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英文版电子书《知识产权在中国 Intellectual Property Rights in China 2nd Edition》

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内容提示: China BriefingThe Practical Application of China BusinessFor further volumes:http://www.springer.com/series/8839http://www.asiabriefingmedia.com Dezan Shira & Associates is a specialist foreign direct Investment practice, providingbusiness advisory, tax, accounting, payroll and due diligence services to multinationalsinvesting in China, Hong Kong, India and Vietnam. Established in 1992, the firm is aleading regional practice in Asia with seventeen offices in four jurisdictions, employing over170 busines...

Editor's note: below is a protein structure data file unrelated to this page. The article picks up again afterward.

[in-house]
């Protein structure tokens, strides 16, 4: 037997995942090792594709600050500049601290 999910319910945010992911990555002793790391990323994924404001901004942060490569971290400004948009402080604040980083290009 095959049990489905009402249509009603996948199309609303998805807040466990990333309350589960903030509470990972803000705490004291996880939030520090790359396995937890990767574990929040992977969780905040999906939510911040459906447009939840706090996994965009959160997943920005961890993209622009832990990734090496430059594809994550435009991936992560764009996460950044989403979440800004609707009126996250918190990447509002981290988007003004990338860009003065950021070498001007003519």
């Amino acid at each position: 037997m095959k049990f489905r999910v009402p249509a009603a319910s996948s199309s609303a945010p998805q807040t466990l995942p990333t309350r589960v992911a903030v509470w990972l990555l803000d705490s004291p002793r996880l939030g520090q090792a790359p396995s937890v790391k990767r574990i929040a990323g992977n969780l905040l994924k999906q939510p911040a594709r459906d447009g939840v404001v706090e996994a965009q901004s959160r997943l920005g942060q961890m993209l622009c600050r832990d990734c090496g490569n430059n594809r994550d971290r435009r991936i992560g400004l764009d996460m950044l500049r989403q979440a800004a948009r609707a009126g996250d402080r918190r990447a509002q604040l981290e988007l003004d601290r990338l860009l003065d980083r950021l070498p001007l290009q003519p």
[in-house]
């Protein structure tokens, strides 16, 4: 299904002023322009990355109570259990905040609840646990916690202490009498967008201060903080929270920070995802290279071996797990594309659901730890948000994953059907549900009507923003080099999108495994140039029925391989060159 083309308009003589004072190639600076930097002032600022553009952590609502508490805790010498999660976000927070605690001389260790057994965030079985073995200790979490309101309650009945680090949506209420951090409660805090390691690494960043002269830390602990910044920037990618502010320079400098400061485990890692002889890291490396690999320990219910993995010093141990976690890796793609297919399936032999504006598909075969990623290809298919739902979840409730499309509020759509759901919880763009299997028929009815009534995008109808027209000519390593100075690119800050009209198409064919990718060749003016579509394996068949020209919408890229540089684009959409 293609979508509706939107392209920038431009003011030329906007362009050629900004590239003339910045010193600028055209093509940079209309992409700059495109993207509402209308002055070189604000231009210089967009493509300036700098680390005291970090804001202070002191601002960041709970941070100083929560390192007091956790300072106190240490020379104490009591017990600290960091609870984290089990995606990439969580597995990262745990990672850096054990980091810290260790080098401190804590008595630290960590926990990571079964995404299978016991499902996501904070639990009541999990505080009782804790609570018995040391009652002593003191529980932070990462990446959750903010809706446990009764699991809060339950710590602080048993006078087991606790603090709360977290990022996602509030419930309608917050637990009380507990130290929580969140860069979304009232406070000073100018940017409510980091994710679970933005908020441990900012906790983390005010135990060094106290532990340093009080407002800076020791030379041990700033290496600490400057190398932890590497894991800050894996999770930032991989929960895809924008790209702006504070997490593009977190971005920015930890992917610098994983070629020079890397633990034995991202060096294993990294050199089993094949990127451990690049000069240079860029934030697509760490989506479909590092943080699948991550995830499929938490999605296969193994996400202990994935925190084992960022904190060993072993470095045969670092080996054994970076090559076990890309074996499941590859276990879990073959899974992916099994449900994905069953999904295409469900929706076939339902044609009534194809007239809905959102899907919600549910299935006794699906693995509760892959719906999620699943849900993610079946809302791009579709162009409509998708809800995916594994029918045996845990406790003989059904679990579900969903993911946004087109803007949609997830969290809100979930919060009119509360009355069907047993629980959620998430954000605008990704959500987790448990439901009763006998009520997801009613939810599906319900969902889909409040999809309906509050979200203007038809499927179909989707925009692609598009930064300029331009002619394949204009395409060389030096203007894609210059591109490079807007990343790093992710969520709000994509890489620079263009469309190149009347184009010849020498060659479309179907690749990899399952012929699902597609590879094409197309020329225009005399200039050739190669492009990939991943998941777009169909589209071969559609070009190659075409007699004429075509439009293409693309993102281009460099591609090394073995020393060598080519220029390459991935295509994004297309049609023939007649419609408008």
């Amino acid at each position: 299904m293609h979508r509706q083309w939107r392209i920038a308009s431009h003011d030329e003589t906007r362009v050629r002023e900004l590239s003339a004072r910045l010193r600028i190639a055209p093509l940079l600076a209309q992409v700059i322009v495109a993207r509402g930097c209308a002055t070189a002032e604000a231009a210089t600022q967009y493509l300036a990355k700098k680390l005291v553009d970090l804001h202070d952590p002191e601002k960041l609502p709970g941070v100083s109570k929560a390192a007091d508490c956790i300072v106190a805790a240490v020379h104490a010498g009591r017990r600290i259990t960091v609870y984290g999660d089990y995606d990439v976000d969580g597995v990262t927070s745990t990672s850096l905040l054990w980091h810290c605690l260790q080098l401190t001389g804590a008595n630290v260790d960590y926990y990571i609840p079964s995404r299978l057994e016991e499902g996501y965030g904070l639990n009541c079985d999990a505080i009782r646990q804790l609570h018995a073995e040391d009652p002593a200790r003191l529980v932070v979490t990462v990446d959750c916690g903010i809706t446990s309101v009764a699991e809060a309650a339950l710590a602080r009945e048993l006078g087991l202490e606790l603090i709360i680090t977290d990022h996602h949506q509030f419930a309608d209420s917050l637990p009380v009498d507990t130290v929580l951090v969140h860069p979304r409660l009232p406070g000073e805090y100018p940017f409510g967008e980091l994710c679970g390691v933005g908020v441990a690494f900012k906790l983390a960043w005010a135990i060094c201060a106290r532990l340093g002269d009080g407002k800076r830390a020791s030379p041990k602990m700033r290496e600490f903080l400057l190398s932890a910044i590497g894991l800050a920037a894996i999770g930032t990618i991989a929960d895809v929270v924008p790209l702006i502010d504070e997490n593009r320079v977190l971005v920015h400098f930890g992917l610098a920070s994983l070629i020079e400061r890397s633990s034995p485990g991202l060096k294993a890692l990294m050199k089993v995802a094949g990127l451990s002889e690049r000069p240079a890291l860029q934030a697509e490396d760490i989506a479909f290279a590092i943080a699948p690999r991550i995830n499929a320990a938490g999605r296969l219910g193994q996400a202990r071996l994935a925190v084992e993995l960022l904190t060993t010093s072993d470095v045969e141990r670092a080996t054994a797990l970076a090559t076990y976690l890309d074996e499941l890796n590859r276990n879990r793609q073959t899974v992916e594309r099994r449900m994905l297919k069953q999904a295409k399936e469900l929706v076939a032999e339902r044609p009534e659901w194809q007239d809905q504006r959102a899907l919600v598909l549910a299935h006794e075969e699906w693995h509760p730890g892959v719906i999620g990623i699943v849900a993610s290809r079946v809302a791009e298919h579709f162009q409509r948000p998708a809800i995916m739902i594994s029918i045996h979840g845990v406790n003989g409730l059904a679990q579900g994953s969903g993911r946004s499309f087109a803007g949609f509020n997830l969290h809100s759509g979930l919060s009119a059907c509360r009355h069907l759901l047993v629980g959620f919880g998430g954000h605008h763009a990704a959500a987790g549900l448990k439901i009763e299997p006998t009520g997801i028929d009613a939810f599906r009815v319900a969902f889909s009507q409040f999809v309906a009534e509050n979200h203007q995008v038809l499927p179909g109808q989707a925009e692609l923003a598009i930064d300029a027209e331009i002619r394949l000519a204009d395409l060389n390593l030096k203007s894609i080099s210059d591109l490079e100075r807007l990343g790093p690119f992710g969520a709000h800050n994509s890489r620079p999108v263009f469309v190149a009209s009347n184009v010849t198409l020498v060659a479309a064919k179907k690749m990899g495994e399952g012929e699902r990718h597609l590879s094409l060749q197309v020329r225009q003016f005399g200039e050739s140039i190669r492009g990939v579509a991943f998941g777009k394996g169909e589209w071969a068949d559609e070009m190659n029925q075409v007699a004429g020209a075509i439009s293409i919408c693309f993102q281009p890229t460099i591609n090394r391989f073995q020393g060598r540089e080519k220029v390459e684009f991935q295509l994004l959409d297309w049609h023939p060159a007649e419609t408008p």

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China BriefingThe Practical Application of China BusinessFor further volumes:http://www.springer.com/series/8839http://www.asiabriefingmedia.com Dezan Shira & Associates is a specialist foreign direct Investment practice, providingbusiness advisory, tax, accounting, payroll and due diligence services to multinationalsinvesting in China, Hong Kong, India and Vietnam. Established in 1992, the firm is aleading regional practice in Asia with seventeen offices in four jurisdictions, employing over170 business advisory and tax professionals.We also provide useful business information through our media and publishing house, AsiaBriefing. Chris Devonshire-Ellis ? Andy Scott ?Sam WoollardEditorsIntellectual Property Rightsin ChinaSecond Edition123 EditorsChris Devonshire-EllisAndy ScottSam WoollardDezan Shira & AssociatesAsia Briefing Ltd.Unit 1618, 16/F.,Miramar Tower, 132 Nathan Road,Tsim Sha Tsui, Kowloon,Hong Kong, People’s Republic of Chinae-mail: editor@asiabriefingmedia.comISSN 2191-0634e-ISSN 2191-0642ISBN 978-3-642-15407-2e-ISBN 978-3-642-15408-9DOI 10.1007/978-3-642-15408-9Springer Heidelberg Dordrecht London New YorkPublished by Springer-Verlag Berlin Heidelberg 2011? Asia Briefing Ltd. 2008, 2011This work is subject to copyright. All rights are reserved, whether the whole or part of the material isconcerned, specifically the rights of translation, reprinting, reuse of illustrations, recitation, broadcast-ing, reproduction on microfilm or in any other way, and storage in data banks. Duplication of thispublication or parts thereof is permitted only under the provisions of the German Copyright Law ofSeptember 9, 1965, in its current version, and permission for use must always be obtained fromSpringer. Violations are liable to prosecution under the German Copyright Law.The use of general descriptive names, registered names, trademarks, etc. in this publication does notimply, even in the absence of a specific statement, that such names are exempt from the relevantprotective laws and regulations and therefore free for general use.Cover design: eStudio Calamar, Berlin/FigueresPrinted on acid-free paperSpringer is part of Springer Science+Business Media (www.springer.com) About China Briefing’sChina Business GuidesThank you for buying this book. China Briefing’s publications are designed to fill aniche in the provision of information about business law and tax in China.Produced by the foreign direct investment practice Dezan Shira & Associates,when we decided, several years ago to commence this series, we did so in theknowledge that much of such intelligence regarding China was expensive, orcontradictory. Much also did not adequately address the real on the ground issuesfaced by multinational businessmen—the practical knowledge that must be part ofthe armory of any business dealings in emerging markets. China Briefing isdesigned to deal with this gap and is aimed at providing both the regulatorybackground as well as detailed information concerning China business with a firmeye on the practicalities of turning a profit and remaining in compliance on themainland.Accordingly, we have made this guide informative, easy to read and inexpen-sive. To do so, we have engaged not just a team of journalists, but in many cases,Dezan Shira & Associates’ own team of legal and tax experts in their related fields.For this book however, the text has been graciously provided by Austria Wir-tschaftsservice (aws), an agency of the Austrian government that specializes inevaluating and providing for technological inventions. In China, they support theirclients with patent work, IP support and protection services. We thank them fortheir assistance with this work.This first edition of this book was compiled and written by Verena Nowotnyand edited by Andy Scott. The second edition of this guide was updated by MonikaVuong, Alex Blauensteiner and Georg Buchtela, and edited by Eunice Ku, TejaYenamandra and Shelly Zhao; the cover design was by Chris Wei; and the layoutwas by Chris Wei and Becky Jian.At China Briefing, our motto is ‘‘The practical application of China business,’’we hope that you feel we have accomplished this within these pages.Asia Briefing PublicationsHong Kong ContentsAn Introduction to IPR in China . . . . . . . . . . . . . . . . . . . . . . . . . . . .1IPR Laws in China . . . . . . . . . . . . . . . . . . . . . . . . . . . . . . . . . . . . . .7IPR Registration in China . . . . . . . . . . . . . . . . . . . . . . . . . . . . . . . . .13Trade Fairs and Exhibitions . . . . . . . . . . . . . . . . . . . . . . . . . . . . . . .21Protecting Your IPR . . . . . . . . . . . . . . . . . . . . . . . . . . . . . . . . . . . . .25Enforcement of IPR in China . . . . . . . . . . . . . . . . . . . . . . . . . . . . . .29Appendix . . . . . . . . . . . . . . . . . . . . . . . . . . . . . . . . . . . . . . . . . . . . .43Glossary of Terms. . . . . . . . . . . . . . . . . . . . . . . . . . . . . . . . . . . . . . .59vii An Introduction to IPR in ChinaOne of the first experiences a visitor to China may have is a friendly and eagerinvitation by a Chinese vendor to follow them to their stand in order to buywatches, bags, DVDs or other items for a fraction of the amount one would pay inEurope or the United States. Although in recent years the Chinese government hasundertaken massive efforts to launch campaigns against counterfeiters and tried tocreate awareness that the theft of intellectual property rights actually is a crime,fake products are still ubiquitous in China.Statistics give an impression of the dimension of the business of counterfeitingin China: seven in ten European companies doing business in China say they havebeen victims of IPR theft. In 2006, European manufacturers estimated that IPRinfringements cost them one dollar in every five they made in China. More thanhalf of all the goods seized by EU customs come from China. Counterfeiting is notrestricted to luxury goods or famous brands; it takes place in all industry areas andincludes day-to-day products. Experts estimate that 10% of world trade is based onfakes. A 2010 report predicts job losses due to piracy to reach as high as 1.2million and €240 billion in lost retail revenue by 2015 for the European Union.1China is the second largest economy in the world, offering attractive businessopportunities and a huge potential market. However, as in all developing econo-mies, and China being a developing country, there are risks involved—the theft orinfringement of intellectual property rights being one of them. Being aware ofone’s intellectual assets, pursuing a clear strategy on how to use them, and pro-tecting and enforcing them is part of the necessary homework a foreign companydoing business in China still has to do.Surveys conducted by national chambers of commerce reveal that companiesthroughout the United States and Europe do not use existing legal measures to1Building a Digital Economy: The Importance of Saving Jobs in the EU Creative Industries,March 2010, Tera Consultants.C. Devonshire-Ellis et al. (eds.), Intellectual Property Rights in China,China Briefing, DOI: 10.1007/978-3-642-15408-9_1,? Asia Briefing Ltd. 20111 protect and defend their IPR in China. Although the risk of IPR infringement iswidely known, a vast majority of companies doing business in the country havenot filed their IP rights here, citing high costs as one of the main reasons.Filing for IP rights in China may also be appropriate for companies who are notdoing business in China. With the development of China’s export-oriented econ-omy, companies that refrain from operating in China can suffer from infringe-ments as well when encountering their faked products in third markets—exportedthere by Chinese counterfeiters. On the other hand, foreign companies also need topay attention to the rising awareness of IPR among Chinese companies thatincreasingly defend their intellectual property against infringements as well.Since China’s accession to the World Trade Organization and the third revisionof the 2008 Chinese Patent Law, the quality of Chinese IP laws has risen to meetinternational standards. Even though enforcement remains a real problem, it is notimpossible to successfully protect IP in China. It may not be an easy task, butsuccessful cases of foreign companies have proven that it is possible to protect andenforce one’s IPR in China.1 Historical Development of IPR Laws in ChinaAlthough the current legislation is no older than 25 years, some of the very earliestregulations concerning intellectual property in China date from the end of thenineteenth century. The ‘‘Regulation for the Award and Promotion of TechnologyDevelopment,’’ one of the first pieces of legislation regarding inventions, wasenacted by the Emperor Guangxu in 1889. This regulation offered protection ofexclusive rights for specific inventions in the shipping industry. Interestingenough, the legislation also included a grant for the protection of copies ofWestern technology. This praising and incitement for making good copies is atypical trait of Chinese culture, which might affect the current perception on theinfringement of intellectual property. The IPR systems were modernized between1928 and 1944 by the Kuomintang Republican government.The rise of the Communist Party and the foundation of the People’s Republic ofChina in 1949 coincided with a dramatic halt in the development of a modern IP setof norms and in particular of a modern patent law. The State automatically acquiredeconomic exploitation rights. In 1963, the concept of collective property of inven-tion’s rights was introduced, giving State units the right to exploit inventionsunconditionally.With the political and economic reforms of Deng Xiaoping in the late 1970s,China’s opening of relations with the outside world brought radical reforms to thecountry’s patent laws. In 1984, a new patent law was enacted. In 1985, Chinaacceded to the Paris Convention for the Protection of Intellectual Property, fol-lowed by the accession to the Madrid Trademark Agreement in October 1989. In1992, China became a party to the Berne Convention for the Protection of Literaryand Artistic Work. In 1993, a first revision of the patent law took place, increasing2An Introduction to IPR in China the duration of the protection of exclusive rights from 15–20 years for patents andfrom 5 to 10 years for design patents. In 1994, China acceded to the PatentCooperation Treaty (PCT). In 2001, there was a further revision of the patent lawto adapt to the standards of the Agreement of Trade Related Aspects of IntellectualProperty Rights (TRIPS) that was applicable to China at the moment of accessionto the WTO. Since that time TRIPS has been binding for China. All these con-ventions ensure a minimum standard of protection of IP rights. Finally, the thirdrevision of the 2008 Chinese Patent Law came into force in 2009. All reforms ofthe Chinese IP laws so far have been inspired by Western IP laws. In the patentfield especially, Chinese legislators have massively made use of European patentlaw experiences.China’s accession to the WTO has put IPR high on the agenda of Chinesepoliticians. In 2009, Chinese courts handled 30,626 IP law cases, 4,422 of whichdealt with patent law suits.2However, the Chinese system still faces problems withthe implementation of the written norms. The sometimes inconsistent and unclearcourt or administrative enforcement practices have led to political reactions byvarious Western countries, which are threatening to initiate WTO infringementprocedures against China for noncompliance with the TRIPS norms. However, italso should be mentioned that China’s own activities in patent applications haverisen and will continue to increase in the future. Foreign companies being sued bya Chinese company in China is also not that uncommon anymore.2 Trends in China’s IPR EnvironmentReforms of the patent laws took place in 1992 and 2000. In 2005, Chinese expertsat the State Intellectual Property Office (SIPO) started working on the thirdrevision of the Patent Law that finally came into force in 2009. The aim of the thirdrevision was improvement in the quality of the patents, protection of national andother public interests as well as the balancing between patent protection and publicinterests. The major changes affect the patent granting procedure. This includesthe absolute novelty standard, the protection of genetic resources meaning thatinventions based on genetic resources will not be patentable, and the introductionof compulsory licensing under certain circumstances. Also, the requirement thatinventions completed in China have to be filed in China first has been nullified.However, China now requires the patentee to apply for the confidentiality exam-ination before filing abroad. Foreign observers are concerned, however, as therevisions are also designed ‘‘to better balance the interests of patent holders andthe public, and to safeguard national interests and economic security.’’ This isusually synonymous for protecting Chinese economic interests.2Source: China IP News/SIPO1Historical Development of IPR Laws in China3 The Chinese government openly pursues the strategic aim of building up self-innovation capabilities and wants to become an innovative country by 2020.‘‘In 2001, China ranked 28th in 49 major countries in terms of comprehensivescientific and technological innovation capability,’’ said the Minister of Scienceand Technology, Xu Guanhua, in March 2006. ‘‘We have to move 10 places aheadand enter the ranks of the first 20 before we can say that we have succeeded inachieving our target.’’ The ‘‘Outline of the National Intellectual Property Strategy’’issued by the State Council in June 2008, clearly states the importance of IPR fromthe Chinese perspective. ‘‘In the world today, with the development of theknowledge-based economy and economic globalization, intellectual property isincreasingly becoming a strategic resource in national development and a coreelement in international competitiveness, an important force in building an inno-vative country and the key to hold the initiative in development.’’ (Please see theAppendix for the full text.) Since then, China has been in the fast lane according tothe report ‘‘An Assessment of China’s Position and Impact in the ScientificWorld’’ published by the Institute of Scientific and Technical Information of China(ISTIC) in the first quarter of 2010. China ranks 4th out of 19 countries in nationalscientific strength and 13th in worldwide scientific influence.3Both Chinese and foreign entity applications in China have grown substantiallyduring the last years. However, domestic applications grew at a more rapid paceand outnumbered foreign applications by 2003 as shown in Fig. 1 below. Fur-thermore, margins between domestic and foreign applications have become evenwider over the last 4 years.4However, there was a clear difference in the quality of the patents, as theChinese applicants often resort to the less strictly examined utility model or designpatents for their products. Approximately half of all Chinese patents filed in 2009were utility models, which are less rigorous, more affordable forms of patents that-50,000100,000150,000200,000250,000300,000350,000400,0001997 1998 1999 2000 2001 2002 2003 2004 20051997 1998 1999 2000 2001 2002 2003 2004 2005InnovationUtility ModelDesign patentInnovationUtility ModelDesign patentApplications of Chinese originApplications of foreign origin 100,00080,00060,00040,00020,0000Fig. 1.1 Domestic vs. foreign Chinese patent filings (applications) Source: The Present andFuture State of Innovation in China, Thomson Rueters, 20103http://opinion.globaltimes.cn/commentary/2010-03/510838.html, accessed March 7th, 20114The Present and Future State of Innovation in China, Thomson Reuters, 20104An Introduction to IPR in China provide 10 year of protection (versus 20 years for invention patents). The use ofutility model patents in China has grown at a rate of 18 percent per annum since2001. Utility models are also a potentially valuable strategy for foreign filings inChina.5The goal of the recent revision of China’s Patent Law was to improve thequality of patents. However, the Chinese government will continue to encourage asmany patent applications as possible among Chinese enterprises. Furthermore, theChinese government is well aware that future competitiveness is not only aquestion of innovation but also of international standards. According to the new IPstrategy, the State Council seeks to ‘‘formulate and improve policies related tostandards,’’ and ‘‘regulate the process of turning a patent into a standard. Enter-prises and industry organizations should be supported in actively participating inthe formulation of international standards.’’ The patent offices of the US, Japan,Europe (EPO), South Korea and China account for 75% of all patents filed and74% of patents granted worldwide. Especially in the areas of telecommunications,semiconductors, pharmaceuticals and computers, Western countries hold between70 and 90% of all patents. An analysis of patent volumes over the last five yearsfrom these five major offices shows that inventions from China have been growingat a faster rate than any other region.6Comparatively, more than 90% of all Chinese companies have no patent rightsat all; about 60% do not even have a trademark. In realizing that the high costs oflicenses are impeding competitiveness, the Chinese government is pursuing apolicy of technology import. This policy often leads to a certain pressure onforeign companies to allow technology transfers, and thus transfers of valuableknowledge.The most common ways of these involuntary technology transfers take placeare through obligatory co-operations in the form of joint ventures or with designinstitutes, patent registration procedures for pharmaceutical products, the defini-tion of local content, or procedures and obligations in public tenders. Consideringthe ambitious goals of the Chinese government concerning the improvement ofinnovation capacity, the new measures regarding technology transfer in conjunc-tion with the third revision of the Patent Law are particularly meaningful.In this competitive environment it is more important than ever for foreigncompanies to actively manage their intellectual assets and have their intellectualproperty rights adequately, protected before they enter the Chinese market.5http://www.whatsonxiamen.com/invest299.html6The Present and Future State of Innovation in China, Thomson Rueters, 20102Trends in China’s IPR Environment5 IPR Laws in ChinaSince China’s accession to the World Trade Organization in 2001, the country’slaws concerning intellectual property rights have had to come in line with inter-national standards. Recent developments such as the third revision of China’spatent law underline this. Similar to Western countries, the various types of IPrights are defined in the Chinese Patent Law, the Trademark Law, the CopyrightLaw, and the Law on Unfair Competition. Further regulations and interpretationsissued by the Supreme Court aim at clarifying certain questions such as IP rightsinfringements on the internet.1 Patents (Inventions, Utility Models, Design)A patent gives the owner the exclusive right, for a limited period, to prevent othersfrom making, using or selling an invention without permission, in return for theinventor telling the public how to carry out the invention. Like other forms ofproperty, a patent right can be bought, sold, rented or hired. Patents are territorialrights: a Chinese patent will only give the patentee rights in China; by the sametoken a patent for European countries or the United States does not protect one’spatent in China.The Chinese Patent Law of 2008 protects ‘‘inventions’’ (or ‘‘patents’’ in thestrict sense or according to the international terminology), utility models anddesign. The term used by the law when referring to all the three categories togetheris ‘‘invention–creation.’’The Chinese Patent Law is inspired by the German Patent Law in particularwith respect to the part regarding utility models. Design patents have beenincluded in the law for the practical reason of avoiding the drafting of scatteredlegislation in the field of IP.‘‘Inventions’’ are new technical solutions relating to a product, a process or animprovement thereof. This means that any innovation in the field of technology isC. Devonshire-Ellis et al. (eds.), Intellectual Property Rights in China,China Briefing, DOI: 10.1007/978-3-642-15408-9_2,? Asia Briefing Ltd. 20117 patentable. However, it is important that the result of the innovation is somethingmaterially perceivable. That is the meaning of the word ‘‘technical.’’ In order to bepatented an invention must be novel. Patent rights are granted for a period of20 years from the date of filing.‘‘Utility models’’ are new technical solutions related to a product’s shape,structure or a combination thereof, which is fit for practical use. The descriptionclearly indicates that utility models are related to products that can be physicallyperceived. The law excludes the patentability of utility model for processes and allother material that cannot be classified as products like gases and fluids, biologicalmaterials, etc. Utility model rights are granted for a period of 10 years from thedate of filing. Utility models are considered the ‘‘little brother’’ of inventionpatents; it is definitely easier to get approval for a utility model as an in-depthexamination is not carried out.A ‘‘design’’ is any new design for a product’s shape, pattern or combinationthereof, as well as the color and the shape or pattern of a product, which creates anaesthetic feeling and is fit for industrial application. Like in the case of utilitymodels, a design can be granted only for products. Design rights are granted for aperiod of 10 years from the date of filing.2 TrademarksA trademark is any word, phrase, symbol, design, combination of colors, productconfiguration, group of letters or numbers, or combination of these, used by acompany to identify its products or services and distinguish them from theproducts and services of others. The primary purpose of trade marks is to preventconsumers from becoming confused about the source or origin of a product orservice.In practice, fours kinds of trademarks are recognized by the Trademark Law inChina:• general trademarks, in which ‘‘trademarks for goods’’ and ‘‘trademarks forservices’’ are included• collective marks, signs which are registered in the name of bodies, associationsor other organizations to be used by the members thereof in their commercialactivities to indicate their membership of the organizations• certification marks, signs which are controlled by organizations capable ofsupervising some goods or services and used by entities or individual personsoutside the organization for their goods or services to certify the origin, material,mode of manufacture quality or other characteristics of the goods or services• well-known trademarks, marks which have a strong reputation among the rel-evant public in China—where a dispute arises in the procedures of trademarkregistration and the party concerned believes that its trademark constitutes awell-known trademark, it may request the Trademark Office or the Trademark8IPR Laws in China Review and Adjudication Board to determine whether its trademark fulfills thecriteria for a well-known trademark.Three-dimensional trademarks were newly added to Trademark Law in 2001and reflected in Article 8 of the law. In 2009 this Article has been proposed to bechanged to the following, ‘‘Any visual sign capable of distinguishing the goodsand service … including words, devices, letters, numerals, three-dimensionalsymbols, colors, or any combination of the above elements may be applied forregistration of a trademark. Where appropriate, an application for registration of atrademark of sound, smell or motion may be accepted by the TMO. The concreteregulations for registration of such marks shall be released separately… ’’.Advertising slogans can be registered as trademarks if they possess exceptionaloriginality and distinctiveness.In addition, a new Article 34 has been introduced to protect trademarks. It states‘‘A trademark which is identical with or similar to another party’s mark in prioruse in China on identical or similar goods or services shall not be registered, wherethe applicant knows clearly the existence of the latter, due to his contract, businesstransaction, regional or other relation with the owner of the mark in prior use. Atrademark which is plagiarized from another party’s registered mark in respect tonon-identical or dissimilar goods or services shall not be registered, where theregistered one is of salient distinctive character and certain influence, and theplagiarized one is likely misleading for the public.’’The general principle governing trademark applications is that of ‘‘first to apply,first to be served.’’ The valid period of registration is 10 years from the day ofapproval and registration can be renewed for an unlimited number of times. Eachrenewal prolongs the trademark validity of another 10 years from the date ofexpiration of the previous period of validity.It is highly recommended when registering a trademark in China to also registerit in Chinese characters. Not only do Chinese customers recognize a trademarkmore easily in their own language, but a trademark owner also protects the Chinesecharacter trademark from being used by competitors.One should be aware that, unlike in many other countries, the trademark leg-islation does not include any regulation about ‘‘company names.’’ In addition, theadministration responsible for registration of company names is different from thetrademark authorities. This has led to registration by competitors of companynames containing other entities’ trademarks and vice versa.With the rapid expansion of the internet, more and more people have realizedthe importance of domain names. Usually, a company will register their trade-mark or their enterprise name as their domain name—an additional domain nameending ‘‘.cn’’ is often useful for marketing purposes in China. Domain nameregistration follows the principle of ‘‘first come, first served.’’ It is very importantto register the trademark or enterprise name before it is hijacked by others.A simple research of your company name or trademark on the internet will showthe importance of a domain name. The annual fees for registering such a domainname are very low.2Trademarks9 3 CopyrightCopyright is considered a ‘‘natural’’ right because it arises automatically oncreation of an original work or authorship. Original works of authorships can bebooks, plays, musical compositions, audio and video recordings, choreographicworks, motion pictures, filmstrips, TV programs, photographs, paintings, draw-ings, maps, architecture, scale models, sculpture, craft works, jewelry designs,fabric designs, computer programs, databases and even oral speeches and lectures.There is, therefore, no need to register one’s copyright in China in order for it toexist. Since, China is a member of the Berne Convention for the Protection ofLiterary and Artistic Works, the work of a foreign national will be automaticallyprotected in China if he or she is a national of a country which is a member ofBerne, or his or her work has been first published in a Berne member country.Generally, the term of copyright protection is the life of the author plus 50 years.New forms of protection are emerging with respect to IP rights against new formsof infringement through the internet.The copyright owner enjoys various personal and proprietary rights for thework. The neighboring rights under copyright include the rights enjoyed bypublishers, by performers, by record and video makers, and by radio and televisionstations. However, there are certain circumstances under which it is allowed to usea copyright without a license, such as for private studies or research, quoting anappropriate part, for use by teachers, and for performances free of charge.Problems with copyright protection in the manufacturing industry often arise inrespect of two issues:• protection of commercial and product catalogues;• protection of the form and shape of products.The pictures of products or designs and the drawings contained in technical orcommercial catalogues as well as on the internet (e.g. in the official web page ofthe rights holder) are protected by copyright. The reproduction of these picturesand drawings by competitors in their own catalogues or on the internet constitute acopyright infringement that can normally be enforced through the NationalCopyright Administration. The infringer will be ordered to remove the infringingpictures or the layouts from its catalogue or internet. The obligation to removeinfringements of copyright from the internet has been extended to internet serviceproviders. A specific procedure must be followed by the rights holder to enforcehis right through the service provider.The second issue arises when the passing-off of the shape and form of industrialproducts could be considered as a violation of a copyright. This question arises incases where a manufacturer has not timely protected the design of its product inChina through a design patent. The passing-off of the external shape of a product isnot sanctioned in China as an act of unfair competition and therefore the onlyprotection left might be that of copyright. This would imply that the design of thisindustrial product could be considered as a creation of applied art. This is,10IPR Laws in China however, against the wording of both the patent and copyright laws which clearlydefines the forms of protection for the shape respectively of industrial and artisticproducts. In case of industrial products the only protection for their shape is givenby design patents.Software is a literary work and enjoys copyright protection in China and doesnot need a registration to come into existence. However, registration is required asa precondition for filing a lawsuit against copyright infringement. Non-registeredsoftware is virtually a copyright without protection. Generally speaking, the reg-istration of software as copyright is advisable as it provides certain evidence aboutthe authorship and ownership of the copyright. Object of the copyright in case ofsoftware is not only the software as such in the form ready for being used in acomputer, but also all the related documentation which describe the content of thesoftware including the user’s manuals.4 Unfair CompetitionIn January 2007 the Interpretation of the Supreme People’s Court regarding CivilTrials of Unfair Competition Cases was published and is a guidance on how tohandle civil cases involving unfair competition. The law on unfair competitionitself has not been amended since 1993. To make things even more complicated,almost every province in China has its own regulations concerning unfair com-petition. It is a fact that in China, solid protection for intellectual property can onlybe obtained by registering one’s rights. If one does not have any registered patentor design to protect the product, one cannot expect to receive such protection fromthe unfair competition law.The Chinese Unfair Competition Law operates on a general principle that if anact is not defined as an act of unfair competition by the law, it is not an act ofunfair competition at all. Acts of unfair competition are only those explicitlyindicated by the same unfair competition law. Given the fact that there is nospecific norm sanctioning the illegality of ‘‘passing-off,’’ the latter is not protectedunder this law.‘‘Trade secrets’’ are a very broad concept, and may include all the informationand documents that will bring economic benefits to the company and that shouldbe protected by the company. This will include client information, price, design,production methods and procedures, and programs. Trade secrets should not onlybe protected from competitors, but also amongst key personnel of the company.For key personnel in charge of the company’s trade secrets a confidentialityagreement and sometimes also a non-competition agreement are recommended.For all those selling their products to China, it is very important to be aware ofthis difference with legal systems in Europe or the United States. The protection ofproducts with patents and design patents, therefore...